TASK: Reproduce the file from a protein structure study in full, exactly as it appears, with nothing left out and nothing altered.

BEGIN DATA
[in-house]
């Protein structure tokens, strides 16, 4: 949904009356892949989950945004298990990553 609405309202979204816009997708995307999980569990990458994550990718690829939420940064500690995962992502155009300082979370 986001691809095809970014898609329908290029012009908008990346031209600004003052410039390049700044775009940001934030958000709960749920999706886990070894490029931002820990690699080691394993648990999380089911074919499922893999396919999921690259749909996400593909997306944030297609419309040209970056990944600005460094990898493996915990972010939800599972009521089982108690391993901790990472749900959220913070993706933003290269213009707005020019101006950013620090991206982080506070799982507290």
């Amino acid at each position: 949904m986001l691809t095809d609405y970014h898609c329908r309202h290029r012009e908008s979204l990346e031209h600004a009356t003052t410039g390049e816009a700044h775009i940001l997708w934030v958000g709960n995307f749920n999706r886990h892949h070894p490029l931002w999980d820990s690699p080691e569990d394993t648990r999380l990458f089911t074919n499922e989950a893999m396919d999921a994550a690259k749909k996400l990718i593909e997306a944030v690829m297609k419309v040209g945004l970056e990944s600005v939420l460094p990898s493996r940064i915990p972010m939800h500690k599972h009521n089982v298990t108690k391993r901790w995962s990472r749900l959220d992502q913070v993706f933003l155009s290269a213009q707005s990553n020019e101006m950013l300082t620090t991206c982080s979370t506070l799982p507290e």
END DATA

[in-house]
């Protein structure tokens, strides 16, 4: 949904009356892949989950945004298990990553 609405309202979204816009997708995307999980569990990458994550990718690829939420940064500690995962992502155009300082979370 986001691809095809970014898609329908290029012009908008990346031209600004003052410039390049700044775009940001934030958000709960749920999706886990070894490029931002820990690699080691394993648990999380089911074919499922893999396919999921690259749909996400593909997306944030297609419309040209970056990944600005460094990898493996915990972010939800599972009521089982108690391993901790990472749900959220913070993706933003290269213009707005020019101006950013620090991206982080506070799982507290």
């Amino acid at each position: 949904m986001l691809t095809d609405y970014h898609c329908r309202h290029r012009e908008s979204l990346e031209h600004a009356t003052t410039g390049e816009a700044h775009i940001l997708w934030v958000g709960n995307f749920n999706r886990h892949h070894p490029l931002w999980d820990s690699p080691e569990d394993t648990r999380l990458f089911t074919n499922e989950a893999m396919d999921a994550a690259k749909k996400l990718i593909e997306a944030v690829m297609k419309v040209g945004l970056e990944s600005v939420l460094p990898s493996r940064i915990p972010m939800h500690k599972h009521n089982v298990t108690k391993r901790w995962s990472r749900l959220d992502q913070v993706f933003l155009s290269a213009q707005s990553n020019e101006m950013l300082t620090t991206c982080s979370t506070l799982p507290e």